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Glimpse into the PI villages


PI  brief history:  Proyecto Itzaes (PI), a 501c3 non-profit organization is a free, community service based, educational program in Yucatán, Mexico, founded in 1995 by Cynthia Wilber. Proyecto Itzaes serves communities where traditional subsistence lifestyles dependent on farming and seasonal fishing can no longer support families. We are currently serving the villages of Cholul, Chicxulub Pueblo, Ixil, Mococha, Dzemul  and have just opened a new program ( this month) in the village of Too.  Our original village of Chicxulub Puerto became fully self sustaining in 2005!


Major programs:

  • early childhood reading and family literacy programs

  • science in the  villages program

  • computer literacy

  • health and environment programs

  • cultural and language preservation

  • bio-intensive gardening programs


Successes: Since 1995, thousand of families have participated in PI programs and the number of children staying in school through middle school is now almost 100%, with most going on to prepa (high School) and many now continuing to university education. These young students are academic pioneers and many are the first in their families to have more than a primary school education. Through the early reading program many of the parents are increasing literacy skills by reading with their children and some parents have gone back to school (adult classes) to  finish middle school.  All programs rely on community service and parents and older children teach in their communites.


Challenges: Some of our biggest successes have led to our biggest challenges. Programs are extremely popular and  resources are scarce. Books are read  until they are memorized and new titles are always in need.  Basic supplies like paper, pens, pencils, glue, didactic toys etc are always in short supply and bigger ticket items like computers must be shared by hundreds. Now that we have students excelling through high school and gaining admission to universities we are faced with finding scholarship money. Although the  universities are  very inexpensive most of our students cannot afford the bus fare to Merida (~1USD each way, $2/day)  In 2008/09 we have funded 6 students at $1,000/year + $100/month for college.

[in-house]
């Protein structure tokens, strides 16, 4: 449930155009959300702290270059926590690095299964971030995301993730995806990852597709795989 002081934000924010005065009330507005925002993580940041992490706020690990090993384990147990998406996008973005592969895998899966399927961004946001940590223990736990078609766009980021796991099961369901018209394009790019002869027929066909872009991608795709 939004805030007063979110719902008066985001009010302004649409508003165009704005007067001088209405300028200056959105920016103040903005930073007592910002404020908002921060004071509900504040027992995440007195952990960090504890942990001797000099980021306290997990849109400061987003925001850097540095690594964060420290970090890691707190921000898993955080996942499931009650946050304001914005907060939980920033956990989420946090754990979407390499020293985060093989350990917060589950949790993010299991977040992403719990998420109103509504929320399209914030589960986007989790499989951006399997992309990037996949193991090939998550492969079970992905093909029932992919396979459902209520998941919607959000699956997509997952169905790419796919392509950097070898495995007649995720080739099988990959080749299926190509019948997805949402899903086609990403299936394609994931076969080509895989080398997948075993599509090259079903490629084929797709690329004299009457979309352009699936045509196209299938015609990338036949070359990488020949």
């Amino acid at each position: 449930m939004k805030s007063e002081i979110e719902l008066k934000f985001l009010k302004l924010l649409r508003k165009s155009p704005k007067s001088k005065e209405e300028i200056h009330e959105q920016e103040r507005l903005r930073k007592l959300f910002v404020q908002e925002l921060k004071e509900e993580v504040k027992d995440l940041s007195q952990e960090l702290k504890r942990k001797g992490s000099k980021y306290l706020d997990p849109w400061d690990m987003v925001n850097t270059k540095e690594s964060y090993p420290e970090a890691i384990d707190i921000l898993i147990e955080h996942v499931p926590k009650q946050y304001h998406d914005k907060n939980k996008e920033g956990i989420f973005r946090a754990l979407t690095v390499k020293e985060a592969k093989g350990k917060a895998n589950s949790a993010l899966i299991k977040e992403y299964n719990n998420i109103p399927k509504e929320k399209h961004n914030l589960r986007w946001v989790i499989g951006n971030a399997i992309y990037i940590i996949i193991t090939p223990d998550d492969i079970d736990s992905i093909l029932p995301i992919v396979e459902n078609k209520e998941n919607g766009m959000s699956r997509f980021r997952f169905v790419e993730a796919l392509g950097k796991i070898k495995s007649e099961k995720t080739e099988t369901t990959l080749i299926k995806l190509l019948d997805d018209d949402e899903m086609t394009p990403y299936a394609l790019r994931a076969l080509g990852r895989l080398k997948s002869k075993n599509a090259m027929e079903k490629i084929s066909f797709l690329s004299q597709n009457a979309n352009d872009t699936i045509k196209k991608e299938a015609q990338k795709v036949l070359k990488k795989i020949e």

In 2007, we received a grant  from the Foundation for Global Community for $36,000 to install wifi systems in our six villages using technology provided by Solitech.  Four of the six towers were installed and four systems put in place which worked for approximately two weeks before  failing.  Solitech has since gone out of business and we are left with programs, including our  farming, ecology and biodiversity programs that are not able to  access the internet for information or communication  that is essential to the programs.


Our Milpa/Bio-Intensive gardening project based in Ixil  needs to be able to communicate with a garden/ creek  restoration project here in the SF bay area.  The gardens and the  Ixil flora project  where students are  taking digital vouchers of plants by  scanning the specimen, then adding information in Maya, Spanish, English as well as  genus/species and Traditional Ecological Knowledge (TEK) all  rely on internet for locating scientific information and for sharing data. The garden project has generated a tremendous amount of learning excitement in recent months and the parents in our program are realizing  that in just one or two generations they risk losing  knowledge of a way of life that their families have always known.


In just two or three generations people in the rural Maya villages that PI serves have experienced rapid life style changes that are threatening  their health and perpetuating a cycle of poverty. For thousands of years  the indigenous people of the Yucatan have farmed and fished to support their families.  Traditional milpas including the triad of corn, beans, squash, plus an amazing array of other vegetables and tropical fruits.   The culture and language is rich with information about food and traditional  ecological knowledge (TEK) and the vast majority of  people in the villages over 60 essentially lived their  young lives in a self sustaining world that for the most part rarely included cash.

Some key immediate issues that the garden/milpa project addresses include:

  • production of food, both for families and for sale

  • conservation of native  plant species ( especially those species that may not be intentionally re-planted after devastating  hurricanes or fires.)

  • hands on science education

  • improved health for communities

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